Cut down on your Drinking
Every time you drink an alcoholic drink, your heart beats faster and your blood pressure goes up. Over the long term, too much alcohol can contribute to high triglycerides, unhealthy cholesterol levels, high blood pressure, a weakened heart muscle and irregular heartbeat, all of which increases your risk of heart attack and stroke.
While healthy men and women are advised to drink no more than two standard alcoholic drinks a day, anyone who is obese or suffering from high blood pressure, heart failure, cardiovascular disease, coronary heart disease, liver disease or diabetes, should consider drinking less or becoming a non-drinker. Talk to your doctor to find out what is right for you.
A standard drink is a unit of measurement, and in Australia, this is measured as any drink containing 10 grams of alcohol. One standard drink always contains the same amount of alcohol, regardless of container size or alcohol type (beer, wine, or spirit). Different alcoholic drinks have different strengths, so it’s important to check product labels for more information.
To reduce your alcohol intake, alternate each drink with tap or mineral water and consider diluting your drinks with tap or mineral water. Use only half-measures of spirits, and choose low-alcohol wines and light beers. When you are thirsty, drink cold water instead of alcohol. Don’t forget that alcohol contains calories that can contribute to weight gain while also making you feel full and disinterested in eating healthy foods.
Lower your Blood Pressure
High blood pressure – also known as hypertension – is a major risk factor for stroke, coronary heart disease, heart failure, and peripheral vascular disease. Blood pressure is measured by comparing the level of systolic pressure (pressure in the arteries when the heart beats, pumping blood into the arteries) with diastolic pressure (pressure in the arteries when the heart is relaxed between beats), expressed as millimetres of mercury (mmHg). The World Health Organization (WHO) defines blood pressure of 140/90 mmHg or more as high.
Based on data from the ABS 2014–15 NHS, 1 in 2 people aged 75 and over had high blood pressure (42% for men and 51% for women) compared with 42% among people aged 65–74. Why is high blood pressure such a big problem? Probably because there are so many lifestyle factors conspiring to push it up, such as smoking, obesity, physical inactivity, excess alcohol consumption, too much sodium in our diet, and stress. There are, of course, other factors at play that we have less control over, but it helps to know there are steps we can take to lower our blood pressure side from relying solely on medication.
Take sodium, for example, which is often referred to as “salt”. The 2011–12 AHS showed that most of the population exceeded the UL for sodium. You can reduce excess sodium in your diet by avoiding milk, cream, eggs, meat, and processed foods. Sodium occurs naturally in whole plant foods, but it doesn’t cause a problem for us due to the small quantity and the accompanying synergistic nutrients that keep the sodium in balance and help the body process it. The fibre in unprocessed plant-based foods has the added benefit of containing fibre, nitrates and… which helps to lower blood pressure. Some particularly helpful foods for high blood pressure include beetroot, legumes, wholegrains and leafy greens such as basil, lettuce, coriander and silverbeet.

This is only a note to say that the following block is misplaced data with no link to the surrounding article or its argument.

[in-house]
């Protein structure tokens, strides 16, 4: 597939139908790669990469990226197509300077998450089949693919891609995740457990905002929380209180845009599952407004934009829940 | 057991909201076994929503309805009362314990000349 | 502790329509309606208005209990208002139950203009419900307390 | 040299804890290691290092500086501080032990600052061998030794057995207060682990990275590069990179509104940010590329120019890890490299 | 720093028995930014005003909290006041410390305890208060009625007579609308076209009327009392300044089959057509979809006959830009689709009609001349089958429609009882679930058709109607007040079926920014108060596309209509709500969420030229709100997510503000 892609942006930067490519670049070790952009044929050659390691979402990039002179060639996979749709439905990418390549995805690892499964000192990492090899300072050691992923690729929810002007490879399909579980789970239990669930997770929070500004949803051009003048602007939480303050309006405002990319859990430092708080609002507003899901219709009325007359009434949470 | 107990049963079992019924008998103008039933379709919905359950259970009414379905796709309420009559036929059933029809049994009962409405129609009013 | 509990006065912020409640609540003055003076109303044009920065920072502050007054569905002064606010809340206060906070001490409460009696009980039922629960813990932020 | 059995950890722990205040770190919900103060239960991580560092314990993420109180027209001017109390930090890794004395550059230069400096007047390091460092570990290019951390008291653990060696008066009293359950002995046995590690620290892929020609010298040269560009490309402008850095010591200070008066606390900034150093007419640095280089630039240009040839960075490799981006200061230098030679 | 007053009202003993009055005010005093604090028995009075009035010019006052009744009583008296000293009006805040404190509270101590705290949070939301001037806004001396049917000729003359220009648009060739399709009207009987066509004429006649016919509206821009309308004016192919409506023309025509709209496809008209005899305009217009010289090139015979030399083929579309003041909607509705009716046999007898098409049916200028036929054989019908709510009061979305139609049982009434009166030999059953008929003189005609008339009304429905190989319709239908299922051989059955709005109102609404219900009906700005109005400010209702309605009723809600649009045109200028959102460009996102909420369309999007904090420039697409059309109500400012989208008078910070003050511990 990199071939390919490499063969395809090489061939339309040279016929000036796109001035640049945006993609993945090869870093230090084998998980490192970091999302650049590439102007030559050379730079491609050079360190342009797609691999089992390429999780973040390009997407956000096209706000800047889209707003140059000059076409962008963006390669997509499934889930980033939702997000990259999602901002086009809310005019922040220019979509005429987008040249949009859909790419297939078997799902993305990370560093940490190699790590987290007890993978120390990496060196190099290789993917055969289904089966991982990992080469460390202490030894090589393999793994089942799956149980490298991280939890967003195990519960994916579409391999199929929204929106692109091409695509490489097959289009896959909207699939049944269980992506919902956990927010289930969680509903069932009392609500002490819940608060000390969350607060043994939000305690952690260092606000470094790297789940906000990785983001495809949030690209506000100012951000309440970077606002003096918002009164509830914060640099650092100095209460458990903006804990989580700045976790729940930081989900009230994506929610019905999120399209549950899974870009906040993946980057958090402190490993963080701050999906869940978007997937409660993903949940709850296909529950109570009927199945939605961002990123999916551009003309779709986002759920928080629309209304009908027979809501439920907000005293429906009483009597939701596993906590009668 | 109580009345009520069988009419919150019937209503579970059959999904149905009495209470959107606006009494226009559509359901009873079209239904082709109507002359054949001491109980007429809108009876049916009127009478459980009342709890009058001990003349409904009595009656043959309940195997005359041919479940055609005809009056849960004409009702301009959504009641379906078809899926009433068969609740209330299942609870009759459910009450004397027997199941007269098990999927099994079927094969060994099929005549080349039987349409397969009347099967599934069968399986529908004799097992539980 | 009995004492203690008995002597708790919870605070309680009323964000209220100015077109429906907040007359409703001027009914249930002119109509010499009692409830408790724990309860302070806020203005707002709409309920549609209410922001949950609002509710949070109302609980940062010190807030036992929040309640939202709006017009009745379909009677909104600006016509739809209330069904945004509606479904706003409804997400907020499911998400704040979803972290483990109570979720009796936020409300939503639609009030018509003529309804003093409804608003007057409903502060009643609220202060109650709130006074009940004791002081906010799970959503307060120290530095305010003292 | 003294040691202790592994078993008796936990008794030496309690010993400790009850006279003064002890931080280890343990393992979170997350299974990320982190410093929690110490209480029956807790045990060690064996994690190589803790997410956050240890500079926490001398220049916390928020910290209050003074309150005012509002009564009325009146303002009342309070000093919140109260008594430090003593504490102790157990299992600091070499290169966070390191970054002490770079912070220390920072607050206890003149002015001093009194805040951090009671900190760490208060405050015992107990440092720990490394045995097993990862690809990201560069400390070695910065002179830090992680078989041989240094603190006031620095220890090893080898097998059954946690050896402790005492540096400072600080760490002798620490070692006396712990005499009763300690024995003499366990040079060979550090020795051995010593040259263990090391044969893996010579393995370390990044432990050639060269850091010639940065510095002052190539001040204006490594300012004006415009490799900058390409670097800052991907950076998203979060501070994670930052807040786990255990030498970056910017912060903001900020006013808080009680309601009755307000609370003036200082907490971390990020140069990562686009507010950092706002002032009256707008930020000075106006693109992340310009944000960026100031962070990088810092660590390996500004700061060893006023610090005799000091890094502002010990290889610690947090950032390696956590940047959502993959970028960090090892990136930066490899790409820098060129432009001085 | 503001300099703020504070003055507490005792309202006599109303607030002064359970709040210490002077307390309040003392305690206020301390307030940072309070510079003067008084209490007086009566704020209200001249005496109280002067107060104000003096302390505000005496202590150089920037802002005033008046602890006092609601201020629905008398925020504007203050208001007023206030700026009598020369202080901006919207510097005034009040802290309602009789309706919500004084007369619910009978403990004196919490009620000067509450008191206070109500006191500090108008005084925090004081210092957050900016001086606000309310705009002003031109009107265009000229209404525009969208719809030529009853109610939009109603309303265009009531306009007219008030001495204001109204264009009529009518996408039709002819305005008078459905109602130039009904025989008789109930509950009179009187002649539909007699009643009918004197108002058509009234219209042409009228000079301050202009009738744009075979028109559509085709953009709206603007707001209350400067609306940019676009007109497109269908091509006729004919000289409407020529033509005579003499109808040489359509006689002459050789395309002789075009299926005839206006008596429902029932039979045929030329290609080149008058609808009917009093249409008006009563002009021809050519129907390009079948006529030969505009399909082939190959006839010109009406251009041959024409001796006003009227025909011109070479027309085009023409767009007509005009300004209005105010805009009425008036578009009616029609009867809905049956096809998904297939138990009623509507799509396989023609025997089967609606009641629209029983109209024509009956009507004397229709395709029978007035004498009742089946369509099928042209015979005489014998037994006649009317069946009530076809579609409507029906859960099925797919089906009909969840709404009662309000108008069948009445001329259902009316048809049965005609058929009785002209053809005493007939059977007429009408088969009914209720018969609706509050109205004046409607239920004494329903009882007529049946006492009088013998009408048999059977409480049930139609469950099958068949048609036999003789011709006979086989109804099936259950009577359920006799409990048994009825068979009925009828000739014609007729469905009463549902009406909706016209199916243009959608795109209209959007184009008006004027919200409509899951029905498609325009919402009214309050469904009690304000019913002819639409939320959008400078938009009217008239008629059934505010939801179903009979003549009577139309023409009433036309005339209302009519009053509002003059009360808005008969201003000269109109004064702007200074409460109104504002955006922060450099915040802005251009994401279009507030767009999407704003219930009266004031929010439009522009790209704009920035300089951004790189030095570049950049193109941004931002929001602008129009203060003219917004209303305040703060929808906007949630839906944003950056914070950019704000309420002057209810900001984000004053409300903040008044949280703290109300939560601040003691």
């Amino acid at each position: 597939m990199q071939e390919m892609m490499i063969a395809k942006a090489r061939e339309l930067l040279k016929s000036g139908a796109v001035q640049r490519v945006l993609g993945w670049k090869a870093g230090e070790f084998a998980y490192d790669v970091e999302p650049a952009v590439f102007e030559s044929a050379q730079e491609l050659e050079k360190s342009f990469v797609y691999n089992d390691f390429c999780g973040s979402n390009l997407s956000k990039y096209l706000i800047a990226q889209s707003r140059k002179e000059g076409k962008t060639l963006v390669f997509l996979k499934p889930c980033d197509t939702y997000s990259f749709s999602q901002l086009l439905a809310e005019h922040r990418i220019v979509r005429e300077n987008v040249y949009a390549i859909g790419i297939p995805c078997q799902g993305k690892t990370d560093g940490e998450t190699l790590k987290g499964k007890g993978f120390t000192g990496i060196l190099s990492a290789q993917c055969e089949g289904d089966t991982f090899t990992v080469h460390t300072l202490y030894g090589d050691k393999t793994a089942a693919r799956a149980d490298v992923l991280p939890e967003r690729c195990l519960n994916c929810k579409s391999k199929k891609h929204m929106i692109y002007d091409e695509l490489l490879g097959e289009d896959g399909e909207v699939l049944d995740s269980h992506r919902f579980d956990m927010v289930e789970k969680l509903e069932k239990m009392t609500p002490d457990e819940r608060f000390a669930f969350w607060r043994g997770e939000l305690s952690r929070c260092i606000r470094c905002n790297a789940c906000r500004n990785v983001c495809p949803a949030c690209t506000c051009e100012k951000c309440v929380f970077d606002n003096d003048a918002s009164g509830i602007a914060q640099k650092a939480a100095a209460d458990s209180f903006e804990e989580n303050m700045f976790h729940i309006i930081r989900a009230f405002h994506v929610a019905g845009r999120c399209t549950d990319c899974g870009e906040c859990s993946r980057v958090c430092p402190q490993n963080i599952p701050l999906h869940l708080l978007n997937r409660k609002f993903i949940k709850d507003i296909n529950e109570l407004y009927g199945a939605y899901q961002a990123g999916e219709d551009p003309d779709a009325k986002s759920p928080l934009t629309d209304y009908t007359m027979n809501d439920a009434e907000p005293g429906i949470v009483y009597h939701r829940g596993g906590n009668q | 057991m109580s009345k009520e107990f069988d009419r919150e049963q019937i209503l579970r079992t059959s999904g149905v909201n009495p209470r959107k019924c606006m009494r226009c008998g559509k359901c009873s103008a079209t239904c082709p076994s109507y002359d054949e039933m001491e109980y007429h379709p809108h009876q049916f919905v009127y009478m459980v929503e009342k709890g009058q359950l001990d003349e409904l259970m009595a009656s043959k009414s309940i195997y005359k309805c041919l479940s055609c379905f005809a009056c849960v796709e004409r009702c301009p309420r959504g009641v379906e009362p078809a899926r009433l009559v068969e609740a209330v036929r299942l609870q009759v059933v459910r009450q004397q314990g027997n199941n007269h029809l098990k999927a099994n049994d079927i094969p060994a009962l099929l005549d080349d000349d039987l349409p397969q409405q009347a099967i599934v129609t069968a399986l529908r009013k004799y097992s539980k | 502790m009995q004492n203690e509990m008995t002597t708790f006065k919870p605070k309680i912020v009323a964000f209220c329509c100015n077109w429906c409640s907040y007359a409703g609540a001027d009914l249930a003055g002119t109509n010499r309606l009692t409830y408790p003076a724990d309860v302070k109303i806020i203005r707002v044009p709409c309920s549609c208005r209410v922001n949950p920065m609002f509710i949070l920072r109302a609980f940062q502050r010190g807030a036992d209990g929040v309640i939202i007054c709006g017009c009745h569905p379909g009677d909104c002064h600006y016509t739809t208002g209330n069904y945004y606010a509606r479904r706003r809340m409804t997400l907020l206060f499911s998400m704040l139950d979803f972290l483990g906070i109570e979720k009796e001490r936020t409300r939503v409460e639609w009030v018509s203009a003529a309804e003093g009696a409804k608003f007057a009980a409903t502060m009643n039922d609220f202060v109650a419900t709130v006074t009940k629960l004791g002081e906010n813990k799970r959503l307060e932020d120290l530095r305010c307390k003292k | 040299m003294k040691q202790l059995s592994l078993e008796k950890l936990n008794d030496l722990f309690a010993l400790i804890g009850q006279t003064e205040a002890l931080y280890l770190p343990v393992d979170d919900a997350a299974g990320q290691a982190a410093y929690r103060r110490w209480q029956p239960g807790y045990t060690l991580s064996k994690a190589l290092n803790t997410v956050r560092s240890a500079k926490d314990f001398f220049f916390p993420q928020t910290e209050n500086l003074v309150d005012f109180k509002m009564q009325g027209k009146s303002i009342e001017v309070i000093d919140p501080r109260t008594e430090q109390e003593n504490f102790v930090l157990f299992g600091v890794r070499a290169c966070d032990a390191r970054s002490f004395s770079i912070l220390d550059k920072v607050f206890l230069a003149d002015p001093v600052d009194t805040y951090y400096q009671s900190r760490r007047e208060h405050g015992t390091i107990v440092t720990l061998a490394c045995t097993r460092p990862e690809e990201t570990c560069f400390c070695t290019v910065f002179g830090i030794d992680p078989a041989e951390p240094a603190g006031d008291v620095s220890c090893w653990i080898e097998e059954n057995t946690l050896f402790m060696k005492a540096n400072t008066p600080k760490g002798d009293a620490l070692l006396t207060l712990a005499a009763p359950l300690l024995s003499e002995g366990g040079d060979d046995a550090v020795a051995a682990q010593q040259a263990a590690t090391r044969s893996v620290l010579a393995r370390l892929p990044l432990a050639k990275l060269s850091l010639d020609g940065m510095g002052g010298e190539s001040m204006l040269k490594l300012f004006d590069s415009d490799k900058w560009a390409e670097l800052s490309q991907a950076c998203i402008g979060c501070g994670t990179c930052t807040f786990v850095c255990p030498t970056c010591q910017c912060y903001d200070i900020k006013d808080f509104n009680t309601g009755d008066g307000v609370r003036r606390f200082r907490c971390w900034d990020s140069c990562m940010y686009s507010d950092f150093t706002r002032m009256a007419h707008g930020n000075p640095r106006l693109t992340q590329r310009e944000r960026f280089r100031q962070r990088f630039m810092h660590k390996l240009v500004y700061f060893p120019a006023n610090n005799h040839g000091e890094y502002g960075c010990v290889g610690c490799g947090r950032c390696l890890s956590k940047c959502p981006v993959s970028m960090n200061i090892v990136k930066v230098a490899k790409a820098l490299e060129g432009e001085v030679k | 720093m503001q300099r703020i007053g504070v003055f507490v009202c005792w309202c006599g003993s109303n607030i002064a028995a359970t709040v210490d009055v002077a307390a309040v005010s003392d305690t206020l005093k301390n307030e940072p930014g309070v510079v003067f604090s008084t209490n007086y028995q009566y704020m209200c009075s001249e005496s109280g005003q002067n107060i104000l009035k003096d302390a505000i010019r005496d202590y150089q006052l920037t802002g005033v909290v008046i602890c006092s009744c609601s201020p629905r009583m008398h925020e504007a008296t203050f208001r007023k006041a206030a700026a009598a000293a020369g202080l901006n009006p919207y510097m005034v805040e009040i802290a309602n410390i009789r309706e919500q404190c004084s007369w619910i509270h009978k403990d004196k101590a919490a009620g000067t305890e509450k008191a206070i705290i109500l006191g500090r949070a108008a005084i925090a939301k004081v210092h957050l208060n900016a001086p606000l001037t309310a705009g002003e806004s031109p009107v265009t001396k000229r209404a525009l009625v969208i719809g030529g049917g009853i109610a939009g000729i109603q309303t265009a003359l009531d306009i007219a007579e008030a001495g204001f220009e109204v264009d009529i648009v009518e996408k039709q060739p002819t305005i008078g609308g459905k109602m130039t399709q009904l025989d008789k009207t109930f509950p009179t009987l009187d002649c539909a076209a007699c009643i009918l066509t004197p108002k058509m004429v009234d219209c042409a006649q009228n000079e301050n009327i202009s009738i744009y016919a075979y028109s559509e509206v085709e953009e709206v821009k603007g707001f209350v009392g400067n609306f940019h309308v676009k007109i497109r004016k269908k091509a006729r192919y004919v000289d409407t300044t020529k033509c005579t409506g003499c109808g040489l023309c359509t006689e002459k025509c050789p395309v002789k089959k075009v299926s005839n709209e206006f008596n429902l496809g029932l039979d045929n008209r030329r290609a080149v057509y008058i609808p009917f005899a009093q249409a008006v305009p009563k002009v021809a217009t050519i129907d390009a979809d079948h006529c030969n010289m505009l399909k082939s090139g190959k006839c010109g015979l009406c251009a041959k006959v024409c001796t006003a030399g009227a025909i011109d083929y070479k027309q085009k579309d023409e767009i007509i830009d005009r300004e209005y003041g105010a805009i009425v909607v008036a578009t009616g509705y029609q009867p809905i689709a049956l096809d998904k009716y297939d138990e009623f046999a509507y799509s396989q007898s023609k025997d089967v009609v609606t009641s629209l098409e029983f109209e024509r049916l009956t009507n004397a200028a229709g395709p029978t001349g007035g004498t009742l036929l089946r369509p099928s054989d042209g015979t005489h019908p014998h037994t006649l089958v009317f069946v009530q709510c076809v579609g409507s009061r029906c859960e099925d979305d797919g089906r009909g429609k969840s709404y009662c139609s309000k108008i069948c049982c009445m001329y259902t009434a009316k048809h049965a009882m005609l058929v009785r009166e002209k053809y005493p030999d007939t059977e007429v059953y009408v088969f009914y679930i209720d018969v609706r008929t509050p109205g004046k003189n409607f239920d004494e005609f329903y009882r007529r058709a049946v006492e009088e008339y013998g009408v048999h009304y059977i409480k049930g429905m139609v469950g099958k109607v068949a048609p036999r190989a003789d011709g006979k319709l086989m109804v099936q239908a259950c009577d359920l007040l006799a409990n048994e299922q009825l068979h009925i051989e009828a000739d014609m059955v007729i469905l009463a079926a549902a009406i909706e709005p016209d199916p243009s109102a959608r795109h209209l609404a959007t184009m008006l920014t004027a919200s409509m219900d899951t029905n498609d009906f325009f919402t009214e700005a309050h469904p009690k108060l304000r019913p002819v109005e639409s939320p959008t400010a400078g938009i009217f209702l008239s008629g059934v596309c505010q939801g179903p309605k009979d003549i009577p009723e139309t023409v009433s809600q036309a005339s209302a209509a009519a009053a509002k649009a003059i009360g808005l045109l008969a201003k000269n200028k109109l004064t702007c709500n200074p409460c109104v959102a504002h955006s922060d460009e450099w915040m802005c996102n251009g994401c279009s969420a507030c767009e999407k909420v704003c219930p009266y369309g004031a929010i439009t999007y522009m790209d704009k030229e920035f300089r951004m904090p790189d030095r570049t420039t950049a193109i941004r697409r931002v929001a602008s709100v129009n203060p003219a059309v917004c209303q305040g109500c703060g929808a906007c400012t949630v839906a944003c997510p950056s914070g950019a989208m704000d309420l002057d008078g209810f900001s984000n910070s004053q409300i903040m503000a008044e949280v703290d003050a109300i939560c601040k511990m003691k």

Maintain Healthy Blood Lipid Levels
Blood lipids are fats in the blood, such as cholesterol and triglycerides. When our blood lipids are in an unhealthy range, this is called dyslipidaemia. In the ABS 2011–12 Australian Health Survey (AHS) it was found that the prevalence of dyslipidaemia was generally increasing with age, peaking in the 65–74 age group, where 1 in 3 had high cholesterol while 1 in 7 had high levels of triglycerides.
Did you know that high cholesterol levels in mid-life and late-life can increase the risk of Alzheimer’s disease? There are two types of cholesterol: low-density lipoprotein (LDL) and high-density lipoprotein (HDL). LDL cholesterol contributes to atherosclerosis by forming part of the plaque that’s laid down inside arteries, while HDL cholesterol helps the body remove cholesterol and makes it harder for plaque to form in the arteries.
Saturated and trans fats in the diet tend to increase LDL cholesterol in the blood. Saturated fat in our diet primarily comes from animal products (butter, meat fat, beef, lamb, chicken skin and full cream dairy foods), and processed foods like pastries and biscuits. Trans fatty acids are manufactured fats used by the food industry for use in products such as cakes and biscuits. Most monounsaturated and polyunsaturated table margarines sold in Australia have very low levels of trans fatty acids, making them a better choice than butter, which is a very rich source of saturated fat. As a dairy product, butter also contains naturally-occurring trans fatty acids. These trans fats tend to increase the LDL cholesterol.
The best cholesterol-balancing foods are whole plant foods rich in fibre. If you want healthy cholesterol levels, switch out the animal products and processed junk foods for plant foods such as beans, oats, nuts, berries, kale, garlic, onions, brown rice and whole wheat. Plant-based diets have been shown to lower cholesterol as effectively as statin drugs, but without the risks.